A Profile Story of St. Mark's Episcopal Church in downtown Grand Rapids, Michigan

With its twin towers standing tall above Pearl Street at Division Avenue, the church is built with limestone taken from the Grand River bed and the building is the largest stone structure in continuous use within the city, according to facilities manager David Hawley.

St. Mark’s history parallels the growth of the city around it. The parish was formally organized in 1836; barely 10 years after Louis Campau first hauled his canoe ashore on the west bank of the Grand River at an Indian village near the “grand rapids.”

“On the face of it, most people aren’t aware just how old that building is,” Barr said. “Not many people off the street have ever really thought about it.”

Read it all.


Posted in * Anglican - Episcopal, * Christian Life / Church Life, Episcopal Church (TEC), Parish Ministry, TEC Parishes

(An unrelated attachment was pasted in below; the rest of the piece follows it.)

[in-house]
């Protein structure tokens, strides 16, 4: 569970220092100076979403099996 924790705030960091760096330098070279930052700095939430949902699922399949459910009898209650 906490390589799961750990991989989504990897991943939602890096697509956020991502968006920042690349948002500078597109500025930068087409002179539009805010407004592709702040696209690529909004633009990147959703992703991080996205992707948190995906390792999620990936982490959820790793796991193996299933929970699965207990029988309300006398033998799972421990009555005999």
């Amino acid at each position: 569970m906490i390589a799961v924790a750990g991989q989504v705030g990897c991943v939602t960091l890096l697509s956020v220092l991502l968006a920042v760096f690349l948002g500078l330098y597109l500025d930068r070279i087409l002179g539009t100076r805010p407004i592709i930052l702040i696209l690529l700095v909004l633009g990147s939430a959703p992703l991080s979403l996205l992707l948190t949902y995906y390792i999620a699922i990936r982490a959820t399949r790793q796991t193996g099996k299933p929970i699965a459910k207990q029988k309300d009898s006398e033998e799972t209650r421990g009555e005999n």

5 comments on “A Profile Story of St. Mark's Episcopal Church in downtown Grand Rapids, Michigan

  1. Sarah says:

    In 2001, ASA of this parish was around 275. It is now about 180.

    What happened [other than, you know . . . the **obvious**]?

  2. Statmann says:

    The website for St Mark desrribes it as a “vibrant growing church”. In 2009 it had 800 Members and ASA of less than 200. For 2002 to 2009 Plate & Pledge when adjusted for inflation declined by about 20 percent. Statmann

  3. evan miller says:

    Note the rainbow flag. Pretty much says it all.

  4. Bookworm(God keep Snarkster) says:

    ??”OBVIOUS”???!!! Whatever do you mean?!! 🙂

  5. Ralph says:

    Yep, the usual **obvious** stuff. (Yawn.)

    Put up a homosexual flag outside. On the website, post the message, “The Episcopal Church embraces diversity. We have ordained people of many races and ethnicities, women, and gay people as priests and bishops. These choices each have put us at odds with some in the greater Anglican community; however, we believe that God can call any one of us to ministry and our dialogue within Anglicanism continues.”

    Then, expect people to come in droves, with their money.

    When they head to the nearest Protestant megachurch instead – well, not to worry. It’s just the cost of discipleship.

    I guess that haven’t figured out that the devil can call people to ministry, too.